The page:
In 1971, eight progressive activists calling themselves the "Citizens' Commission to Investigate the FBI" became some of the nation's most wanted individuals by breaking into an FBI office in Media, Pennsylvania, and stealing and leaking over 1,000 classified documents focusing in part on domestic surveillance.
The film cast and crew took questions following the world premiere of "1971" at the Tribeca Film Festival on April 18, 2014. Pictured from left to right are Civil Rights Lawyer and representative of the Citizens' Committee to Investigate the FBI David Kairys, Chief Counsel to the "Church Committee," Frederick A.O. Schwarz Jr., Director and Producer Johanna Hamilton, FBI break-in perpetrators Keith Forsyth, John and Bonnie Raynes, the former Washington Post journalist who broke the story, Betty Medsger and Co-Producer Laura Poitras.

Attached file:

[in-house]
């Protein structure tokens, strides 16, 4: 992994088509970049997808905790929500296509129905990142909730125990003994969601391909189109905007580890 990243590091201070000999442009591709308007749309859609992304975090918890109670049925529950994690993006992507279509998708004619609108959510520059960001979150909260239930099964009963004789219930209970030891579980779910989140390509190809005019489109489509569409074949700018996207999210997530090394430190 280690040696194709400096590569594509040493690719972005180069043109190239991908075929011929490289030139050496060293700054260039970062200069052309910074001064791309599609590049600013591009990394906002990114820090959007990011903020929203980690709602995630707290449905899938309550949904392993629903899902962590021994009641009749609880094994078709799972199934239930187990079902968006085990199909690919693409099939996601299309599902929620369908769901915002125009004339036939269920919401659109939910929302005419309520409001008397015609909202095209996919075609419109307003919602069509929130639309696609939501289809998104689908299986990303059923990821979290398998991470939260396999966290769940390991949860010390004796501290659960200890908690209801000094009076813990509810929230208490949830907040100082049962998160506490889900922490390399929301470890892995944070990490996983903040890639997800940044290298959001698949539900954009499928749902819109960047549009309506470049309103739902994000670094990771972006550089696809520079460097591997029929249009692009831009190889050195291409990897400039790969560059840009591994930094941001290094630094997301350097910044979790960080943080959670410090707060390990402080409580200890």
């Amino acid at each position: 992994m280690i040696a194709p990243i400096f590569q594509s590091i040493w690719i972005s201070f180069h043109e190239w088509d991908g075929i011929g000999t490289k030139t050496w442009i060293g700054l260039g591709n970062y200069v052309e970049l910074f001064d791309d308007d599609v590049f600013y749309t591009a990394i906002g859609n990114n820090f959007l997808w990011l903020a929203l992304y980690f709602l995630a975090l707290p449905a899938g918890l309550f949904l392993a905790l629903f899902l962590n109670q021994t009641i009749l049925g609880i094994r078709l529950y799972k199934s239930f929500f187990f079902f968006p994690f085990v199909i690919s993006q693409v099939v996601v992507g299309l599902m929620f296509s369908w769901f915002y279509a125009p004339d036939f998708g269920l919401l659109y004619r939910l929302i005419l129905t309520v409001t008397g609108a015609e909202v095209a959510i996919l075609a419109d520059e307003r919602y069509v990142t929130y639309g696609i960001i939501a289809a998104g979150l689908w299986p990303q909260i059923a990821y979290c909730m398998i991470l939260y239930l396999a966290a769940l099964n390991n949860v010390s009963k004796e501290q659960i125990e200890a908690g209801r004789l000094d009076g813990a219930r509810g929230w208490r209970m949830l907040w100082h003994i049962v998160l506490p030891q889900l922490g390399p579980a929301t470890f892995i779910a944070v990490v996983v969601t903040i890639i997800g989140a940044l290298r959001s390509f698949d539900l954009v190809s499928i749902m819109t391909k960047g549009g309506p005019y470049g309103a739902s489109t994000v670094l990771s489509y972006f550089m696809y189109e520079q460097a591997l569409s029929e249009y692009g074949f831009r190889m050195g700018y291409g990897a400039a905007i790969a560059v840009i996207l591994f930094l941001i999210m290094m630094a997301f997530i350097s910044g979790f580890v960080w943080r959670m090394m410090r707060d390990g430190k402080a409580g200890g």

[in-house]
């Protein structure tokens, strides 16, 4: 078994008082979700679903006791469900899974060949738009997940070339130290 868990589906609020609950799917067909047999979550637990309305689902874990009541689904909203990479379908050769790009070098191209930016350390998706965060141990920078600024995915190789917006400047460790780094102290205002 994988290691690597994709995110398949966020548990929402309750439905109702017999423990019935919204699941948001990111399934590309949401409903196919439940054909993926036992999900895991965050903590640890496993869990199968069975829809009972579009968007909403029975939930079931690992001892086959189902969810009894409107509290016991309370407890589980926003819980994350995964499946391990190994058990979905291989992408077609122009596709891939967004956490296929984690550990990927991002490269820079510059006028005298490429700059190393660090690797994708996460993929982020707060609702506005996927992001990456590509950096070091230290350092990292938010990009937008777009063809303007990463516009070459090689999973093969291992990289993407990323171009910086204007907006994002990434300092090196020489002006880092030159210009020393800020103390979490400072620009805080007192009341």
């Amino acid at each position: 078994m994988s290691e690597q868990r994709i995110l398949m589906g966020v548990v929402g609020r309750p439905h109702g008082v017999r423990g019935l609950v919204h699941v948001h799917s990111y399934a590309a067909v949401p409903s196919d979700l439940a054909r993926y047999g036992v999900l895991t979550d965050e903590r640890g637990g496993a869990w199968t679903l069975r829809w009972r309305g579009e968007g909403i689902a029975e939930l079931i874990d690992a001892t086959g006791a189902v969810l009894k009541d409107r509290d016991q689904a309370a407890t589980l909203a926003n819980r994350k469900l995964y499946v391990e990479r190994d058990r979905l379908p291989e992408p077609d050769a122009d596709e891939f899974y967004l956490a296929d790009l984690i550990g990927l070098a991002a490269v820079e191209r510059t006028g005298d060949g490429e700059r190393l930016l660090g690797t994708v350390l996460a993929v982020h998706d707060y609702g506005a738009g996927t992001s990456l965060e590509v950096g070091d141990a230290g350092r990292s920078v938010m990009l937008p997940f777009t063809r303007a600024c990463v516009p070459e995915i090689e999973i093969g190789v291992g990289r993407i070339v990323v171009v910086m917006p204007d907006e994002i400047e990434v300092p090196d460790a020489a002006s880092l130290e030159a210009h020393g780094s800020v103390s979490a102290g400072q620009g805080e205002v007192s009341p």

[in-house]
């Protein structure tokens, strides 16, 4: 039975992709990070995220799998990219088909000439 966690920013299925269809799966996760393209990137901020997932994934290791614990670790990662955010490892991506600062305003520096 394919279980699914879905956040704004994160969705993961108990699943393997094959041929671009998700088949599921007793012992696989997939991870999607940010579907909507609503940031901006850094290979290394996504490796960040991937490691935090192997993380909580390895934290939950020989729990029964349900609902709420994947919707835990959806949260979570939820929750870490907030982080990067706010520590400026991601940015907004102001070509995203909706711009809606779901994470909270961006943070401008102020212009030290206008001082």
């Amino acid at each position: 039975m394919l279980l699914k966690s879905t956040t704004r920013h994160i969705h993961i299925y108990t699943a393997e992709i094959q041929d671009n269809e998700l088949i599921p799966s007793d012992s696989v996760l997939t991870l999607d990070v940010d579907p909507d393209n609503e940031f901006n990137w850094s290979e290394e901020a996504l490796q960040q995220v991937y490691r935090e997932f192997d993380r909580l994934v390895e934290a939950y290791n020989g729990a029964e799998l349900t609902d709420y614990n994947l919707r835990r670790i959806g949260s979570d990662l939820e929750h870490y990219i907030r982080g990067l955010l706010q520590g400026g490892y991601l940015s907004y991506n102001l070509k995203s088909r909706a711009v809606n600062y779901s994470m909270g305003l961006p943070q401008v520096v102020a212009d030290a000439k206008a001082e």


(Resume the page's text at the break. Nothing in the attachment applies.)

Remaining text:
Heralded as the precursors to leakers Edward Snowden and Julian Assange, three of the eight individuals responsible for the 1971 FBI break-in including Keith Forsyth, Bonnie and John Raynes, who attended the film's world premiere on Friday, April 18, received a standing ovation upon their introduction.
An audience member lavished praise on the burglars for their efforts during the Q&A session that followed the viewing.
The film focuses on the individual stories of those who carried out the burglary, which coincided with the "Fight of the Century" boxing match between Muhammad Ali and Joe Frazier on March 8, 1971.